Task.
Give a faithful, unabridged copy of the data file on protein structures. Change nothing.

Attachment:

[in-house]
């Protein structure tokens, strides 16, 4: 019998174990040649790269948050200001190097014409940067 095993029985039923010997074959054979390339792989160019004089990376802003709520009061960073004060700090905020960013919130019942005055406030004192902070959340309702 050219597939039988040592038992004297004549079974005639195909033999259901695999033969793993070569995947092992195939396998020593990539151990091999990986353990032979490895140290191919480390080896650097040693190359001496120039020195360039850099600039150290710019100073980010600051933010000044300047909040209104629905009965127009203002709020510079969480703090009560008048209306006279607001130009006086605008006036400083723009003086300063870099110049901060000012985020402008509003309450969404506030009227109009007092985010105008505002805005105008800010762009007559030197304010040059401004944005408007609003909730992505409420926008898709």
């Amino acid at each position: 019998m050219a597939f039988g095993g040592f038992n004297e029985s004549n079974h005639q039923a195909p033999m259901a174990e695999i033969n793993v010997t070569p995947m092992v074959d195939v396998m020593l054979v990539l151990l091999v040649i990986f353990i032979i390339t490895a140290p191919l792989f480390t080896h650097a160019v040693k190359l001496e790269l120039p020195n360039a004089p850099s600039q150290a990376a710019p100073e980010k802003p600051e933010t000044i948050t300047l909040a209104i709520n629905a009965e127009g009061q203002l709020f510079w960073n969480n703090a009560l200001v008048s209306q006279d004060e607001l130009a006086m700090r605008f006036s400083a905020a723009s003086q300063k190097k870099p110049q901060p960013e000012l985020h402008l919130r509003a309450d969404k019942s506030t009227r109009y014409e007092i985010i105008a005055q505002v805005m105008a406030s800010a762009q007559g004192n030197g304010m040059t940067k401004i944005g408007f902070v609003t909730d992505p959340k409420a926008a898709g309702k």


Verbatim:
[in-house]
């Protein structure tokens, strides 16, 4: 019998174990040649790269948050200001190097014409940067 095993029985039923010997074959054979390339792989160019004089990376802003709520009061960073004060700090905020960013919130019942005055406030004192902070959340309702 050219597939039988040592038992004297004549079974005639195909033999259901695999033969793993070569995947092992195939396998020593990539151990091999990986353990032979490895140290191919480390080896650097040693190359001496120039020195360039850099600039150290710019100073980010600051933010000044300047909040209104629905009965127009203002709020510079969480703090009560008048209306006279607001130009006086605008006036400083723009003086300063870099110049901060000012985020402008509003309450969404506030009227109009007092985010105008505002805005105008800010762009007559030197304010040059401004944005408007609003909730992505409420926008898709």
């Amino acid at each position: 019998m050219a597939f039988g095993g040592f038992n004297e029985s004549n079974h005639q039923a195909p033999m259901a174990e695999i033969n793993v010997t070569p995947m092992v074959d195939v396998m020593l054979v990539l151990l091999v040649i990986f353990i032979i390339t490895a140290p191919l792989f480390t080896h650097a160019v040693k190359l001496e790269l120039p020195n360039a004089p850099s600039q150290a990376a710019p100073e980010k802003p600051e933010t000044i948050t300047l909040a209104i709520n629905a009965e127009g009061q203002l709020f510079w960073n969480n703090a009560l200001v008048s209306q006279d004060e607001l130009a006086m700090r605008f006036s400083a905020a723009s003086q300063k190097k870099p110049q901060p960013e000012l985020h402008l919130r509003a309450d969404k019942s506030t009227r109009y014409e007092i985010i105008a005055q505002v805005m105008a406030s800010a762009q007559g004192n030197g304010m040059t940067k401004i944005g408007f902070v609003t909730d992505p959340k409420a926008a898709g309702k």